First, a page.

The MOAS West Wing features the Cuban Foundation Museum, the Prehistory of Florida Gallery, and exhibits on African Art and Weaponry from around the world. The West Wing also contains several locations for rotating temporary and traveling exhibitions.
Celebrating the 100th birthday of Jacob Lawrence (1917-2000), this exhibition features 26 graphic works done between 1917-1997. Included are his Hiroshima Series
of eight prints, the Genesis Series of eight prints and 10 prints from the Toussaint L'Ouverture Series. Since his first published print in 1963 Jacob Lawrence has produced a body of prints that is both highly dramatic and intensely personal. In his graphic work, as in his paintings, Lawrence has turned to the lessons of history and to his own experience. From depictions of civil rights confrontations to scenes of daily life, these images present a vision of a common struggle toward unity and equality, a universal struggle deeply seated in the depths of the human consciousness.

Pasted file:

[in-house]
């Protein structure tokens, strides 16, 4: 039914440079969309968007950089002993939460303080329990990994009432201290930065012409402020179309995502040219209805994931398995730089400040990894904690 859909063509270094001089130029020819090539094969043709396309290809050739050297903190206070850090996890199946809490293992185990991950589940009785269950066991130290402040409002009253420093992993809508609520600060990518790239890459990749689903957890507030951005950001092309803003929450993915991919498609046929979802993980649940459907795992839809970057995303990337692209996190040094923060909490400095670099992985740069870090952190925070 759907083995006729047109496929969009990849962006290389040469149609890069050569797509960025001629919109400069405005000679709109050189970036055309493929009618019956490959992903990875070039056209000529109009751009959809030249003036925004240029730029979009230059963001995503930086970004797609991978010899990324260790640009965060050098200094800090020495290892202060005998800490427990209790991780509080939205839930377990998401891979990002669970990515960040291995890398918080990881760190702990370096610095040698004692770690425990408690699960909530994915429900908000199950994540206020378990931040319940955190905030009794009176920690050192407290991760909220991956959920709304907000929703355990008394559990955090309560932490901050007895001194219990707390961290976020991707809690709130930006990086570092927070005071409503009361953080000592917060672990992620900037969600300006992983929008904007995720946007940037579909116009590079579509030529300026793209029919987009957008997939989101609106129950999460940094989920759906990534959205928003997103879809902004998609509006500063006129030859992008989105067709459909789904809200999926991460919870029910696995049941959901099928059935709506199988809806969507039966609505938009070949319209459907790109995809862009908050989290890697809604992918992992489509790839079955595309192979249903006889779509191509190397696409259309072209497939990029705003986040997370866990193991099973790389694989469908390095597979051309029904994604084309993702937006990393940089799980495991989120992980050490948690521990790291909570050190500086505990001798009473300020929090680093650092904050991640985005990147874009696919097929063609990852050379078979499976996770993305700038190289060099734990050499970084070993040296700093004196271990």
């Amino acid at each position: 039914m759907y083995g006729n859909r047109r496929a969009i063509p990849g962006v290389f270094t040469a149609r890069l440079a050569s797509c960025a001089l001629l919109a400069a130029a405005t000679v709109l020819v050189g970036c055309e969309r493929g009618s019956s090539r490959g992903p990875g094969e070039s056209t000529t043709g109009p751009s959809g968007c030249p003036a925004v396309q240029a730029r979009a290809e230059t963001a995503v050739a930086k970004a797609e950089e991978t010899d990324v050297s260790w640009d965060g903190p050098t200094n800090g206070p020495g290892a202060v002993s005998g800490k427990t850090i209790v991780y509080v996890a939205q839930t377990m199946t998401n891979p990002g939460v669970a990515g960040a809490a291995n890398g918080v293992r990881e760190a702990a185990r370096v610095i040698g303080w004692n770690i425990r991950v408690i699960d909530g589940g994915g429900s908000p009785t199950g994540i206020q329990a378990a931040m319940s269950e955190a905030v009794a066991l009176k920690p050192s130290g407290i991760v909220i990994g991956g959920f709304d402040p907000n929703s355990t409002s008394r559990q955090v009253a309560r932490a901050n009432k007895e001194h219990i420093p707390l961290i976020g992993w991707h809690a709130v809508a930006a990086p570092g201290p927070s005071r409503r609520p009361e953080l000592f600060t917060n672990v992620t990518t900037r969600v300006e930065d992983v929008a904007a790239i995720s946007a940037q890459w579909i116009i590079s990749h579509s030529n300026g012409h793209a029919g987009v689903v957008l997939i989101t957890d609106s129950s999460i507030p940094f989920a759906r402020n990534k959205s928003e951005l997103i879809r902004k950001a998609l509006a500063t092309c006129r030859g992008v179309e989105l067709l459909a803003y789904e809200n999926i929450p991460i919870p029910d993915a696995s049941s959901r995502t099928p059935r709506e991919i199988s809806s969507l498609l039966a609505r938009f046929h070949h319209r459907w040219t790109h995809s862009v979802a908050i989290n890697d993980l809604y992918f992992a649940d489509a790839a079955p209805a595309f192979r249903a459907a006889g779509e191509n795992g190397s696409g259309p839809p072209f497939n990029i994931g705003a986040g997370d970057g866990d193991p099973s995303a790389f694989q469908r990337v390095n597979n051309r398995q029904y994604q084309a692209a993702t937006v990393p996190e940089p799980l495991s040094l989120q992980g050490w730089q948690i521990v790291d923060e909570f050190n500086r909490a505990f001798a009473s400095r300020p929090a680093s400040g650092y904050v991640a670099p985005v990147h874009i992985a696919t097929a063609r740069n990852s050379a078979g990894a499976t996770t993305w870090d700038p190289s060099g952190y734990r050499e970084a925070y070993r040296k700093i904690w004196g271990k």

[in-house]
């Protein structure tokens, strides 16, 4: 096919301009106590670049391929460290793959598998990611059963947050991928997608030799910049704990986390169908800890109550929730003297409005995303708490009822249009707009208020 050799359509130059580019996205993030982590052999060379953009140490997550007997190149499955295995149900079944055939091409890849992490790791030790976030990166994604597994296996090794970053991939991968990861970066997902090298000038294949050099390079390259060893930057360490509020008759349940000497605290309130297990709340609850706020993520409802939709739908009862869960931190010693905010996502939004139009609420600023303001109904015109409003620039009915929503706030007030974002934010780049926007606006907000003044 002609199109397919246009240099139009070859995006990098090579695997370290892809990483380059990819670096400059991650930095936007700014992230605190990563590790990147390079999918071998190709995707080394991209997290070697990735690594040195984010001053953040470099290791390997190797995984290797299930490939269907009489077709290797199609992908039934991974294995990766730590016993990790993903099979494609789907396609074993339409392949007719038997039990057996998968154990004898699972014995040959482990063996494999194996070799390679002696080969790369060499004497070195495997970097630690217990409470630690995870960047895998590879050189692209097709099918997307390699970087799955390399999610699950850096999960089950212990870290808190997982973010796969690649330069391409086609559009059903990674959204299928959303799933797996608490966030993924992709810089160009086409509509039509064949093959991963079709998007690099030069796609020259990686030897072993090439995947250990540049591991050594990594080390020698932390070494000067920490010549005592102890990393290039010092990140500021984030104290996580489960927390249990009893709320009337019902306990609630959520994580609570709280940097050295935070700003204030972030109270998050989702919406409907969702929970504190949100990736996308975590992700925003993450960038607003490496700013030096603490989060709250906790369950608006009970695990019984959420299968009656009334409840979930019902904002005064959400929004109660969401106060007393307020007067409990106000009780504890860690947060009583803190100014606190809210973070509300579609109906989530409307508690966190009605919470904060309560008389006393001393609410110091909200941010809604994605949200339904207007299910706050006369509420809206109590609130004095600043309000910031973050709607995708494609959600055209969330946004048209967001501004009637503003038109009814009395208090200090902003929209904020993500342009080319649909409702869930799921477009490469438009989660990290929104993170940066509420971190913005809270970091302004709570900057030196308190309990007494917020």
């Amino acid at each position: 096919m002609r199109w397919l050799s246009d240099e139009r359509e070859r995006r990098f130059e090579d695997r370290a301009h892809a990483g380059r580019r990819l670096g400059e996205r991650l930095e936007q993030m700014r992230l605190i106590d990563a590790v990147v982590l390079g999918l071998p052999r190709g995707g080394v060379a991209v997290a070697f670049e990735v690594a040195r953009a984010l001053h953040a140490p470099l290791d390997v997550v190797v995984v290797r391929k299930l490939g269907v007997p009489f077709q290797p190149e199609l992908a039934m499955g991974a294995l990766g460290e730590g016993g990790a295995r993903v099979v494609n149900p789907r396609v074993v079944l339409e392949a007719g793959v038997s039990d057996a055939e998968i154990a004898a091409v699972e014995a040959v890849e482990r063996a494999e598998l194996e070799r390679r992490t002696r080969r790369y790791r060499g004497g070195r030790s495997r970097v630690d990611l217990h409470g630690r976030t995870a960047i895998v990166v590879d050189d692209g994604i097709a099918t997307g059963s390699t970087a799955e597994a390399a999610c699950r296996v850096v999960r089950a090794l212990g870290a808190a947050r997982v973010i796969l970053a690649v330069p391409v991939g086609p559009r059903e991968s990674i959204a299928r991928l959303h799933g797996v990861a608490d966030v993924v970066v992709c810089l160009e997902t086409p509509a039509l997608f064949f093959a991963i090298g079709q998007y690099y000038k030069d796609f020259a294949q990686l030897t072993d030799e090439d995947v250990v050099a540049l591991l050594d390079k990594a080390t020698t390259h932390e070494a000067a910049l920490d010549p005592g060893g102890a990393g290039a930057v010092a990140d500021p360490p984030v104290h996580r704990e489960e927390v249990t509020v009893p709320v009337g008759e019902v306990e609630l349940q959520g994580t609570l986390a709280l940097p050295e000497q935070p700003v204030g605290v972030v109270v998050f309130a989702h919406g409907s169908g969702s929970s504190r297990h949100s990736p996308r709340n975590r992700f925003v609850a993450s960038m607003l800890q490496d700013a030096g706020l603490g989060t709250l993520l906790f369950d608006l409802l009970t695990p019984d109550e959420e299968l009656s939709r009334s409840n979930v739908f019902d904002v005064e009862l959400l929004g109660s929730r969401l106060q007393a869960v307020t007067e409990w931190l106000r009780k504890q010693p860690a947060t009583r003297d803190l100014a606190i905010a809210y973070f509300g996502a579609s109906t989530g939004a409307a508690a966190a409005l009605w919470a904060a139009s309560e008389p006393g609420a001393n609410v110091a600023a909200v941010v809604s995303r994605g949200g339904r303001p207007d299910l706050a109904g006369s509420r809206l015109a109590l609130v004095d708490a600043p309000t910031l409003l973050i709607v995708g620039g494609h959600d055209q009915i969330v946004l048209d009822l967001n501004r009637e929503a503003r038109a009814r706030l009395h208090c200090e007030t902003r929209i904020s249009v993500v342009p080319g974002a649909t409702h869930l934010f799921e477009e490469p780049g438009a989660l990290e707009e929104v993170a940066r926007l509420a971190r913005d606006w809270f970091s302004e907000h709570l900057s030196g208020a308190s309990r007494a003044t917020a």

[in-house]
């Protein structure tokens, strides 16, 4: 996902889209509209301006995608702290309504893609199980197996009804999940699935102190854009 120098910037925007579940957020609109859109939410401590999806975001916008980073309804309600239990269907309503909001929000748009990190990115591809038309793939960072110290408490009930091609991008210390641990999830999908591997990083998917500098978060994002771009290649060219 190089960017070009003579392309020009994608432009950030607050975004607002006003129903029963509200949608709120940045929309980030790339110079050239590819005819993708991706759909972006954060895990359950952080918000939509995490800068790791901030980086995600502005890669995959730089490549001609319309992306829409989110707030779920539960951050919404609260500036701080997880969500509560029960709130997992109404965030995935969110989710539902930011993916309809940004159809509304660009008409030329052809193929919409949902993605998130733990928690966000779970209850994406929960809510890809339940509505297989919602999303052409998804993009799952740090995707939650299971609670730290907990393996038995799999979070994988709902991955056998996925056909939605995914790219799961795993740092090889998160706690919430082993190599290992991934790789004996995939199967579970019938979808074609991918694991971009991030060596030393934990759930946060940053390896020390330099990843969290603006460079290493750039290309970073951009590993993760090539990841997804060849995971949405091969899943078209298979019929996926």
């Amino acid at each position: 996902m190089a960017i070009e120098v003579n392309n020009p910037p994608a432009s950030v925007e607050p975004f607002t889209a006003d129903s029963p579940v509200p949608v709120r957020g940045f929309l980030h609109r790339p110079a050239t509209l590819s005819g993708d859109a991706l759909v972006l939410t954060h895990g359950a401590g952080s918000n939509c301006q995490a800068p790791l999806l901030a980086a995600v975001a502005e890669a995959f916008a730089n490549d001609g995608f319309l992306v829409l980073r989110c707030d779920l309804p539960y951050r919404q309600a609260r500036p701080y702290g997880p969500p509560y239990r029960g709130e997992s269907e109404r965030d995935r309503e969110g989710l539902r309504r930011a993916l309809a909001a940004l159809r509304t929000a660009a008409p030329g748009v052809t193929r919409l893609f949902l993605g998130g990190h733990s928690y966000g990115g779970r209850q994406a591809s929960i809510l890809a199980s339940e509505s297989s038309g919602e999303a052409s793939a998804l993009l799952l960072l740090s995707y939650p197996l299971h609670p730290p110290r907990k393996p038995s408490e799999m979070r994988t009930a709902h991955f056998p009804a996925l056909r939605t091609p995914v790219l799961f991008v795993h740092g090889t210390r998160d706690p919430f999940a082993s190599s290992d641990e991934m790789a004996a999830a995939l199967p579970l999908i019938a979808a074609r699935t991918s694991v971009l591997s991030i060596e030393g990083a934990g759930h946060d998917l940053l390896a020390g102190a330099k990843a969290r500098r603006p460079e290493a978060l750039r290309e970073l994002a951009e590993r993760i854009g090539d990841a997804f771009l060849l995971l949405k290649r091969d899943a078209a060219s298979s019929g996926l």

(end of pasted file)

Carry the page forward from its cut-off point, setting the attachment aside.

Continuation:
The Jacob Lawrence: Three Series of Prints exhibition comes from the collection of Alitash Kebede of Los Angeles, CA. The exhibition and museum tour was organized by Landau Traveling Exhibitions of Los Angeles, CA.
Photo Credit: Jacob Lawrence, To Preserve Their Freedom, from the Toussaint L'Ouverture Series serigraph, 1986-1987
The Cuban Foundation Museum is home to one of the most important collections of Cuban fine and folk art outside of Cuba. The collection chronicles 300 years of Cuban history and art in more than 200 objects.
The Museum of Arts and Sciences (MOAS) has dedicated a portion of the museum to the prehistory of Florida. This section of the Museum includes preserved insects and butterflies, shells and teeth, along with the remains of a giant ground sloth, mastodon, and glyptodont that were found in our own backyard!
The various pieces of armor and variety of weapons and firearms in this gallery represent the artistic merit and function of weaponry of the past. From hunting to organized warfare and courtly life; from the ivory-inlaid German crossbow to the murderous Napoleonic swords, muskets and sabers on dipslay, these important objects were created from exquisit woods and steel with silver inlay, gold and other precious materials brought together by fine craftsmanship and beauty of form.
The African tribal objects in this gallery, are part of a significantly larger number of artifacts gathered and donated to the Museum during the 1980's. In their historic homeland, in isolated and highly organized communities these items orginally played vital roles in dialy events; for example in cermonies for celebration, initiation from childhood into adulthood, preparation for war or harvesting.